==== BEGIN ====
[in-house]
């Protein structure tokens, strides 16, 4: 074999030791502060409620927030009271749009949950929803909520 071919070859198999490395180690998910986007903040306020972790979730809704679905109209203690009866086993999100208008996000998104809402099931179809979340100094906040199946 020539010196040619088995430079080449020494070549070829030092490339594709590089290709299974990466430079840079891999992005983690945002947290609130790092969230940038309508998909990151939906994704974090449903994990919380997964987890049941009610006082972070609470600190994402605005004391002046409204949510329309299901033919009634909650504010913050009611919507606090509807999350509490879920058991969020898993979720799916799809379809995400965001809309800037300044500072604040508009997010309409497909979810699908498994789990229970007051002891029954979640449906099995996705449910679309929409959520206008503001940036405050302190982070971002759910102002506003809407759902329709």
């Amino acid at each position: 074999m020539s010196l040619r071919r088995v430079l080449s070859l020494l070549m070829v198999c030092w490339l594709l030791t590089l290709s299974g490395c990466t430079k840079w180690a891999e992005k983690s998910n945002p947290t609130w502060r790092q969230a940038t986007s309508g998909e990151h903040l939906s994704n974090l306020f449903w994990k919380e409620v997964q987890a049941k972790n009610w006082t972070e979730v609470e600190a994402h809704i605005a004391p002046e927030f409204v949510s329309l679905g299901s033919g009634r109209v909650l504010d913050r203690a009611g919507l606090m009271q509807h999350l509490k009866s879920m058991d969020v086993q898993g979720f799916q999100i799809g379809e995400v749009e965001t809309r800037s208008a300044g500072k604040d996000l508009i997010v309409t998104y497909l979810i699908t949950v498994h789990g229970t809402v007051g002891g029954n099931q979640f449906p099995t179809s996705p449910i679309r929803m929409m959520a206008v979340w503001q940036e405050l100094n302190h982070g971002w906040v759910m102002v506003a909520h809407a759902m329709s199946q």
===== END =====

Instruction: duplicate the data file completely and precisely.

[in-house]
């Protein structure tokens, strides 16, 4: 074999030791502060409620927030009271749009949950929803909520 071919070859198999490395180690998910986007903040306020972790979730809704679905109209203690009866086993999100208008996000998104809402099931179809979340100094906040199946 020539010196040619088995430079080449020494070549070829030092490339594709590089290709299974990466430079840079891999992005983690945002947290609130790092969230940038309508998909990151939906994704974090449903994990919380997964987890049941009610006082972070609470600190994402605005004391002046409204949510329309299901033919009634909650504010913050009611919507606090509807999350509490879920058991969020898993979720799916799809379809995400965001809309800037300044500072604040508009997010309409497909979810699908498994789990229970007051002891029954979640449906099995996705449910679309929409959520206008503001940036405050302190982070971002759910102002506003809407759902329709």
């Amino acid at each position: 074999m020539s010196l040619r071919r088995v430079l080449s070859l020494l070549m070829v198999c030092w490339l594709l030791t590089l290709s299974g490395c990466t430079k840079w180690a891999e992005k983690s998910n945002p947290t609130w502060r790092q969230a940038t986007s309508g998909e990151h903040l939906s994704n974090l306020f449903w994990k919380e409620v997964q987890a049941k972790n009610w006082t972070e979730v609470e600190a994402h809704i605005a004391p002046e927030f409204v949510s329309l679905g299901s033919g009634r109209v909650l504010d913050r203690a009611g919507l606090m009271q509807h999350l509490k009866s879920m058991d969020v086993q898993g979720f799916q999100i799809g379809e995400v749009e965001t809309r800037s208008a300044g500072k604040d996000l508009i997010v309409t998104y497909l979810i699908t949950v498994h789990g229970t809402v007051g002891g029954n099931q979640f449906p099995t179809s996705p449910i679309r929803m929409m959520a206008v979340w503001q940036e405050l100094n302190h982070g971002w906040v759910m102002v506003a909520h809407a759902m329709s199946q």